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Mindfulness and Wellbeing: The Role of Cognitive Biases
Last registered on August 06, 2020

Pre-Trial

Trial Information
General Information
Title
Mindfulness and Wellbeing: The Role of Cognitive Biases
RCT ID
AEARCTR-0006256
Initial registration date
August 06, 2020
Last updated
August 06, 2020 10:04 AM EDT
Location(s)

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Primary Investigator
Affiliation
University of Warwick
Other Primary Investigator(s)
PI Affiliation
University of Warwick
PI Affiliation
University of Warwick
PI Affiliation
ETH Zurich
Additional Trial Information
Status
In development
Start date
2020-08-10
End date
2020-12-31
Secondary IDs
Abstract
Two major causes of cognitive biases are insufficient levels of attention (i.e. miserly processing) and anticipatory utility. Mindfulness training, through its emphasis on developing greater levels of "awareness” and “presence”, could have the potential to diminish the influence of both these causes and improve individual decision-making and welfare. Our RCT design makes use of a mindfulness treatment intervention and an active control to analyse the effects of meditation on these two types of cognitive biases (measured using experimental methods on an online platform).
External Link(s)
Registration Citation
Citation
Ash, Elliott et al. 2020. "Mindfulness and Wellbeing: The Role of Cognitive Biases." AEA RCT Registry. August 06. https://doi.org/10.1257/rct.6256-1.0.
Experimental Details
Interventions
Intervention(s)
We will recruit from the online crowdsourcing platform Prolific, advertising a study that will investigate the effects of mood on decision-making. Half of the participants will be randomized to a mindfullness treatment intervention (14-day, 15 minutes a day of listening to guided meditations (designed to promote attention and presence)); the other half will be randomized to an active control intervention designed to control for the structual effects of the treatment and meditation's relaxing effects (14-day, 15 minutes a day of listening to relaxing music, with the same instructor as the treatment introducing the music). The participants will also take surveys online before and after the interventions to alllow us to measure the key outcome variables and various useful controls.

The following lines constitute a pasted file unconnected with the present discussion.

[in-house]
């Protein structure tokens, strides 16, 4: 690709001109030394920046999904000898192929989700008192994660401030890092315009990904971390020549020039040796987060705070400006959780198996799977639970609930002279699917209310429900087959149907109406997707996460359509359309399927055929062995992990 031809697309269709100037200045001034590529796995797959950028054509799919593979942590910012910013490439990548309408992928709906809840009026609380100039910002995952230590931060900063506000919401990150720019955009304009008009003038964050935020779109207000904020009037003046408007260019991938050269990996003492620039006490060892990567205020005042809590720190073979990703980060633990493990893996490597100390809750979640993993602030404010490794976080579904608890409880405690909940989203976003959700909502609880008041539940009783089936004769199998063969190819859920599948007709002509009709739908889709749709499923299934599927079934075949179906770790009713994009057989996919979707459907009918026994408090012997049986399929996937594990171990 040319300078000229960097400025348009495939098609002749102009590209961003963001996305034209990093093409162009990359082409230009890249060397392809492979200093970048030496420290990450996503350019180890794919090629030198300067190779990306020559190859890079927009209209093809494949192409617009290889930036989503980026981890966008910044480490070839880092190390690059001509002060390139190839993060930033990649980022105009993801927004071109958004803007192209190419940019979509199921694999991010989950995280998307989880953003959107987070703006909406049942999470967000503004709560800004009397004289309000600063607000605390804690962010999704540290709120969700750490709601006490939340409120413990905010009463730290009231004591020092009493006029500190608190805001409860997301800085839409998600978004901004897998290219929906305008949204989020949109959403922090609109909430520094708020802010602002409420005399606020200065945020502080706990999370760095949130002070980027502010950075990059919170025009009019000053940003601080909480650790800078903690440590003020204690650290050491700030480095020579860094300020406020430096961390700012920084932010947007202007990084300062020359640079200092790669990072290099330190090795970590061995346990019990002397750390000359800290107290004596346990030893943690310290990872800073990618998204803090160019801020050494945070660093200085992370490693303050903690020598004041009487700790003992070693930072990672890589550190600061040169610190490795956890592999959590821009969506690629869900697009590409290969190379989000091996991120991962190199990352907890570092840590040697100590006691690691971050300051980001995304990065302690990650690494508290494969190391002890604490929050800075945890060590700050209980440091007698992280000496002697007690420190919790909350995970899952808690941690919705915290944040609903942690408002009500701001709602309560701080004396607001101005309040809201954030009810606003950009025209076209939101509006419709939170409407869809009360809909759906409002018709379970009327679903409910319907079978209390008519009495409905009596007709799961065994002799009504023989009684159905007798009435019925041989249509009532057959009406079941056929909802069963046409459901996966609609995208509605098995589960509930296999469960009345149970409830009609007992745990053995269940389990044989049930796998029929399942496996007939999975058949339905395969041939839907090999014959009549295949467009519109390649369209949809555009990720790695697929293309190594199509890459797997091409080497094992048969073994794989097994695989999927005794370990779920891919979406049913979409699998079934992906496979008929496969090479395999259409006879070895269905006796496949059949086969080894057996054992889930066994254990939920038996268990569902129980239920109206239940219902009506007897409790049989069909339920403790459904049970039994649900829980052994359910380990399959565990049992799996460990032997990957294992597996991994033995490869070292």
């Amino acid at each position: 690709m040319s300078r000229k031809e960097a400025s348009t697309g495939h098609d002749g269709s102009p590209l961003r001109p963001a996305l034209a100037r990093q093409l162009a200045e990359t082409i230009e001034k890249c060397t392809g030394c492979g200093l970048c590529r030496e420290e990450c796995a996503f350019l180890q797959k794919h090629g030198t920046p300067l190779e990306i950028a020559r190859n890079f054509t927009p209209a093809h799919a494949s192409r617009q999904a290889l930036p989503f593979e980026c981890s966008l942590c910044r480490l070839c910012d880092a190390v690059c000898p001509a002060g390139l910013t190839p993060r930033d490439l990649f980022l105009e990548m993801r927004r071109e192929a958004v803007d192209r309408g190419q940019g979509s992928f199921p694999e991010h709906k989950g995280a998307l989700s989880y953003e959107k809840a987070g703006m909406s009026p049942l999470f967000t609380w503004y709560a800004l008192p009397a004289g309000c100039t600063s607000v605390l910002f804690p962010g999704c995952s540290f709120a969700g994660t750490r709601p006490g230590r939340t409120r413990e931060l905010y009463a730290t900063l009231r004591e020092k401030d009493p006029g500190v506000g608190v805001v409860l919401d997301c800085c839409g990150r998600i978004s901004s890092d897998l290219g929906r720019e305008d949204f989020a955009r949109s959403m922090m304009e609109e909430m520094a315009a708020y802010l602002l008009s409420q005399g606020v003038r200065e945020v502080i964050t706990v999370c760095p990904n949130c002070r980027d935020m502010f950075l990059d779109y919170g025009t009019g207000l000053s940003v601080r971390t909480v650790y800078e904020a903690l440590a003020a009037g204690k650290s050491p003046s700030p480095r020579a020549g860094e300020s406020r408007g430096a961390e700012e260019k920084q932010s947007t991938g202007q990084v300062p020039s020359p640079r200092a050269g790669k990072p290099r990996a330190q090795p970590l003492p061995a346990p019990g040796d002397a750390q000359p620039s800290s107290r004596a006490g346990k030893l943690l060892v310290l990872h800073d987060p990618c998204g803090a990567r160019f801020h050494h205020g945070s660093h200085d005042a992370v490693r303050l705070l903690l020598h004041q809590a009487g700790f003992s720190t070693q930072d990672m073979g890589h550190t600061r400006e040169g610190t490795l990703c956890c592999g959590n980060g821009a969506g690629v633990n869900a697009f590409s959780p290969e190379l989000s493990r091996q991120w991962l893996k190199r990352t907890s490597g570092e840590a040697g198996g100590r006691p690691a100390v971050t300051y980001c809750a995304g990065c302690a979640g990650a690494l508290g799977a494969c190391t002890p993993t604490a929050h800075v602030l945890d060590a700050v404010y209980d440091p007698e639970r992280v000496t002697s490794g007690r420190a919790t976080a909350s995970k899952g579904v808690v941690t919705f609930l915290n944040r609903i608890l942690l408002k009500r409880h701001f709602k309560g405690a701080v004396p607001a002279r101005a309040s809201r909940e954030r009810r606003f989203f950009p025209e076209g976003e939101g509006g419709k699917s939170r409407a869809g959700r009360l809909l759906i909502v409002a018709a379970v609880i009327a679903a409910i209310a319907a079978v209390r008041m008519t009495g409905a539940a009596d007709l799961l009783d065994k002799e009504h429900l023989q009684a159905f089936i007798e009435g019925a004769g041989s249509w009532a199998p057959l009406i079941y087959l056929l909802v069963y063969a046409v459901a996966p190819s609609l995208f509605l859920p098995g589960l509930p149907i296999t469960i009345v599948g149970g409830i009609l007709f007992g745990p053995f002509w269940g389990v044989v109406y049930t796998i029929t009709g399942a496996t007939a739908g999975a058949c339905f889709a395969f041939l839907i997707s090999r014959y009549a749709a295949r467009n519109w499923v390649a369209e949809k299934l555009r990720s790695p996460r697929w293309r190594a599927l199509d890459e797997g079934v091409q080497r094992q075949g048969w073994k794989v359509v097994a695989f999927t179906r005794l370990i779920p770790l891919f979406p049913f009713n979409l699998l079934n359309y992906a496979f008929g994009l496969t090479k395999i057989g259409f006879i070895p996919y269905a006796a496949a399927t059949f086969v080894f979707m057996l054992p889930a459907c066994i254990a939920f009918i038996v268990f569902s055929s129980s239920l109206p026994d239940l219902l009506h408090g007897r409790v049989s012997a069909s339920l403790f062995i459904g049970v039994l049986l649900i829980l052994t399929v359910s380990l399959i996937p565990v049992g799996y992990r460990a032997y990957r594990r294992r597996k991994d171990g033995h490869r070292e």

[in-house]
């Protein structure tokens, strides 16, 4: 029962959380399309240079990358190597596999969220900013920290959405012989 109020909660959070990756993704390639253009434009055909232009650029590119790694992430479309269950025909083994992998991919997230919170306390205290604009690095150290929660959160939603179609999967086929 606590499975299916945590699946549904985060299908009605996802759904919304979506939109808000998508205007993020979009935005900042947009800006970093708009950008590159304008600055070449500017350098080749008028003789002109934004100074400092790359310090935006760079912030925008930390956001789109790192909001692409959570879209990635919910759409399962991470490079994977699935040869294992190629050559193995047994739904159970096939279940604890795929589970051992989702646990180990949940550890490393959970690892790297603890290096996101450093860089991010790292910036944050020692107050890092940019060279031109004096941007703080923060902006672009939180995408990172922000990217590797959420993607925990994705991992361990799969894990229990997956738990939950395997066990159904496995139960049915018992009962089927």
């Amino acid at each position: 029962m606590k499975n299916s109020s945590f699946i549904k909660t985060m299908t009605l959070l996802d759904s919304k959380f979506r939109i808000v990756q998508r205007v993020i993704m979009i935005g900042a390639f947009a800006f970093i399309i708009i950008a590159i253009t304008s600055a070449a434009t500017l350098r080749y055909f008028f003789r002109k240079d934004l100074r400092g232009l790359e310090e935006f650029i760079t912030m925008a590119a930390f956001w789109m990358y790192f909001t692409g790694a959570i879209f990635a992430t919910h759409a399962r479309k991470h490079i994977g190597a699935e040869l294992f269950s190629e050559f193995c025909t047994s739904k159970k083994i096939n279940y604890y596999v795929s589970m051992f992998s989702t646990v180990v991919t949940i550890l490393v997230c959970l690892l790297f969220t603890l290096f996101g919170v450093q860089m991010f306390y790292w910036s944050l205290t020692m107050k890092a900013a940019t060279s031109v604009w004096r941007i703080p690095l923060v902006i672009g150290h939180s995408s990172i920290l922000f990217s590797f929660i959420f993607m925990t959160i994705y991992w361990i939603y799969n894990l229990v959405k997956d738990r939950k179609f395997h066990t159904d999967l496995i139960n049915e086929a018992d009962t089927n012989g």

Intervention Start Date
2020-08-10
Intervention End Date
2020-09-30
Primary Outcomes
Primary Outcomes (end points)
"Attention"-related primary outcomes: inattentive inference; sunk cost effect. "Presence"-related primary outcomes: fantasy (lottery) task; information preference scale.
Primary Outcomes (explanation)
Inattentive inference: using a hint X+Y for two random variables X,Y, to guess X, where the distributions of X,Y are known (Graeber, T. (2020). Inattentive Inference. (Online Baseline Tasks))
Sunk cost effect: 8-item scale; for each item subjects are presented with a scenario involving a type of sunk cost and have to indicate on a 6-point Likert scale their preference between two hypothetical alternatives (one of which indicates a susceptibility to the sunk cost effect) (Ronayne, D., Sgroi, S., & Tuckwell, A. (2020). Evaluating the Sunk Cost Effect.)
Fantasy (lottery) task: choice of whether to earn £X, or a smaller amount £Y but be allowed to open an envelope which will display the result of a lottery early (rather than waiting until the end of the survey) (Ganguly, A. & Tasoff, J. (2016). Fantasy and Dread)
Information preference scale: 13-item scale; each item subjects are presented with a scenario where they are asked whether they would like to receive some (potentially-negative) information of some kind and have to indicate how willing they are to do so (Ho, E.H., Hagmann, D., & Lowenstein, G. (2020). Measuring Information Preferences).
Secondary Outcomes
Secondary Outcomes (end points)
Trait mindfulness; stress; risk preference; time preference.
Secondary Outcomes (explanation)